Raw chicken, seafood or meats all should be stored on the lowest shelves of the refrigerator, placed with the oldest stock in the front, the newer stock behind, and they should all be labeled and dated. That way, if a prep cook or line cook needs to take stock out, they can easily reach in and grab the oldest ingredients and use them first, thereby reducing stock loss. In the fast paced world of a restaurant kitchen, you don’t want your cooks having to slow down and think about which container of chicken legs they want to use–they need to just reach in and grab the proper ones on the first try.
Raw eggs are also stored near the bottom of the refrigerator, because most commercial eggs in the US have the potential to be contaminated with salmonella, just like raw chicken. This avoids the possibility of an egg cracking and dripping on something like lettuce which is going to be used raw in a salad.
Fruits, vegetables and herbs that are going to be eaten raw should go on the top shelves, while already cooked (and fully contained and thoroughly covered) foods, dairy products, jarred condiments and vegetables and fruits which are going to be eaten cooked can all be kept in the middle shelves.
These sorts of strict protocols governing which shelves upon which we store foods in a refrigerator seem somewhat draconian and overly cautious, but the truth is, they reduce the chances of cross-contamination which not only reduces the incidence of food born illness, but also reduces the possibility of food waste, because if cross-contamination occurs, any contaminated foods must either be fully cooked before eating or thrown away.
Take for example, the possibility of raw chicken dripping onto an entire case of romaine lettuce which was meant to be eaten in a salad. Salmonella bacteria cannot be washed away with just water and mild detergent–bleach is necessary to fully disinfect anything touched by salmonella. Bleach, however, makes an awful salad dressing, so it is obvious that one cannot safely eat Caesar salad that has had raw chicken juices dripped on it. Lettuce -can- be cooked, but is it likely that anyone is going to want to eat an entire case of stir-fried or braised romaine lettuce as a dinner special? While some chefs might try such a tactic to save the lettuce, most would just throw it away, thus wasting an entire case of otherwise edible food.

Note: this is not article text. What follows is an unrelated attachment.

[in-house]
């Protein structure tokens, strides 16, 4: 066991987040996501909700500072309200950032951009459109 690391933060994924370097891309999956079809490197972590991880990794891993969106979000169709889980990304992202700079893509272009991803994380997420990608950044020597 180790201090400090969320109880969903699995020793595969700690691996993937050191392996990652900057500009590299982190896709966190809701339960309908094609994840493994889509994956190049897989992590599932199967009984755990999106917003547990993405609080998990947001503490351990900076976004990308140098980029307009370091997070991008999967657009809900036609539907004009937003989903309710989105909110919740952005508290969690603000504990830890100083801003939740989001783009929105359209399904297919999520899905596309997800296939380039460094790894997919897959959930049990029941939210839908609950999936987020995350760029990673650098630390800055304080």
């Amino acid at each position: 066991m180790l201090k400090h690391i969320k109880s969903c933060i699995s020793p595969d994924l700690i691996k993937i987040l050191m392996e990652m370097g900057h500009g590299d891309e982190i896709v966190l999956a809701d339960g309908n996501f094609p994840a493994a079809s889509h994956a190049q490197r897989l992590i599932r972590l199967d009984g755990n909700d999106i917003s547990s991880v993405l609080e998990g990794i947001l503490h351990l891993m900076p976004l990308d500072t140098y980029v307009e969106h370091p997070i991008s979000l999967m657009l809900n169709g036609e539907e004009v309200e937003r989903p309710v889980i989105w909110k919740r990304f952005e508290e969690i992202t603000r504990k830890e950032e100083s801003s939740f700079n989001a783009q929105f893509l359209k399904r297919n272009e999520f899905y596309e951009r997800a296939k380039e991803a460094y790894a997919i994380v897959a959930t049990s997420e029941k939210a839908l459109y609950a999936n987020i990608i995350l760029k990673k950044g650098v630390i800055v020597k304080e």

It is best to simply avoid any such occurances by careful management of recourses and storage facilities.
How do restaurants keep fresh produce fresh?
Truly, it is most often done by using it as fast as possible, but there are also some tricks chefs and cooks use to keep some highly perishable foods fresh for the longest period of time possible.
Lettuces are washed as soon as they come into the back door, and are allowed to dry thoroughly before being put away in loosely wrapped plastic bags or loosely covered plastic boxes. Air-flow helps keep leafy greens leafy and crisp; dry lettuces keep fresh for a longer time than wet ones–degenerative bacteria need moisture in order to work. Keeping the lettuces, or any vegetable or fruit, for that matter, whole until soon before service also keeps them fresh for a longer period of time.
Fresh herbs, on the other hand, tend to like a bit of moisture in order to stay crisp and appealing. You can either dunk the cut stems, like a bouquet of flowers, into a container of water and loosely cover the tops with a plastic bag. This raises humidity slightly while still retaining air flow. Or, you can lightly dampen paper towels, and either loosely wrap them around the herbs and put the herbs in an open container or layer the herbs between the damp towels.
Fresh seafood should be kept in containers of ice to keep them very cold and fresh, and the ice should be changed as needed.
And of course, some fresh vegetables shouldn’t be kept in the refrigerator at all–potatoes, onions, garlic, shallots, and sweet potatoes should all be kept in bins in a dark, cool storeroom where humidity is low. Keeping them in a refrigerator lowers their quality significantly–potatoes will become mushy, and garlic and onions risk becoming moldy and sprouting under humid conditions.
That’s it for today–our next topic to cover is what to do when there is a surplus of raw ingredients which are on their way out to the trash bin. You know, vegetables and fruits which are not really fresh enough for their originally intended purpose, but which are not bad enough to discard.